... when I hear about near-earth asteroids. You know how people have developed ad-blockers so they never see advertisements on webpages? I want someone to make a similar program for my computer (or my brain!) so that I can avoid reading about asteroids. When I see a news story or a post about asteroids, meteoroids or meteors, I read it. I can't consciously let myself live in an ignorance bubble, but in short order, I regret this impulse.
Coverage of the Russian meteor event (the biggest one since 1908 when one struck near Tunguska, Russia) in February did my heart no good. Also not helping: Neil deGrasse Tyson. Since February, he has been popping up on the web and television voicing variations of this thought:
I mean, if one [meteor event] happened in the 90s and one happened now, and you fill in for the areas of the Earth where it wouldn't have been noticed if it did, for example, the North Pole or Antarctica or Northern Canada, where hardly anybody lives, you could easily sort of hide one of these from anybody's view simply because of the large swathes of area on Earth's surface where nobody inhabits it.Why would Neil say this? Doesn't he know that I live in NORTHERN CANADA! On the same latitude line as Chelyabinsk! He and I are Trekkies, surely this bond should keep him from saying mean stuff that makes me panicky? I don't mind if he lies to me. In fact, I'd prefer it to having to deal with the very real possibility of humans being annihilated by extraterrestrial rocks.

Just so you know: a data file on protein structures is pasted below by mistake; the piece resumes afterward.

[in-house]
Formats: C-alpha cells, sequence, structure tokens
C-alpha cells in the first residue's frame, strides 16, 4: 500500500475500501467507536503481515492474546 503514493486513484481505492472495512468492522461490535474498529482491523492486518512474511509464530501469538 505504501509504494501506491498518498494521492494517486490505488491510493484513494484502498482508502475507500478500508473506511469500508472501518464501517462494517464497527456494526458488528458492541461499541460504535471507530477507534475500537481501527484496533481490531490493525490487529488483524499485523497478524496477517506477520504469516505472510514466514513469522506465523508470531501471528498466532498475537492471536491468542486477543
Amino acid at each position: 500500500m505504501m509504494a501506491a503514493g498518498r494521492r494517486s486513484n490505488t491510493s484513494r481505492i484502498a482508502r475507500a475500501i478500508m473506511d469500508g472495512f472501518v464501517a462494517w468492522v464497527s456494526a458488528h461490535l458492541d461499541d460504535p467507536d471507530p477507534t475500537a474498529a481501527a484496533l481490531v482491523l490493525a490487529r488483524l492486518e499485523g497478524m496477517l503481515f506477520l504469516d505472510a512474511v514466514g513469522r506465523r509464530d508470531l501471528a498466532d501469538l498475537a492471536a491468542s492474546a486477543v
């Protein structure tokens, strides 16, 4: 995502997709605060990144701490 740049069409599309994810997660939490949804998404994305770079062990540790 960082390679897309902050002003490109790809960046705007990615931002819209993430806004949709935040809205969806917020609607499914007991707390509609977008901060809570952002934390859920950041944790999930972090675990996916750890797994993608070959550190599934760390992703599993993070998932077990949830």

Then there is John Holdren, the White House's science advisor. He recently said:
The odds of a near-Earth object strike causing massive casualties and destruction of infrastructure are very small, but the potential consequences of such an event are so large it makes sense to take the risk seriously.My brain doesn't process the "very small" comment only the terms massive, casualties, destruction and risk. It doesn't help when the head of NASA says that prayer is our only defense against meteors.
I live in the north.
I am doomed.
Excuse me while I go and cry.
• • • • • • • • • •
I am too anxious to use an asteroid as an illustration.
So here's a chimpanzee wearing clothes.
This is something else that makes me fear for the future of the human race.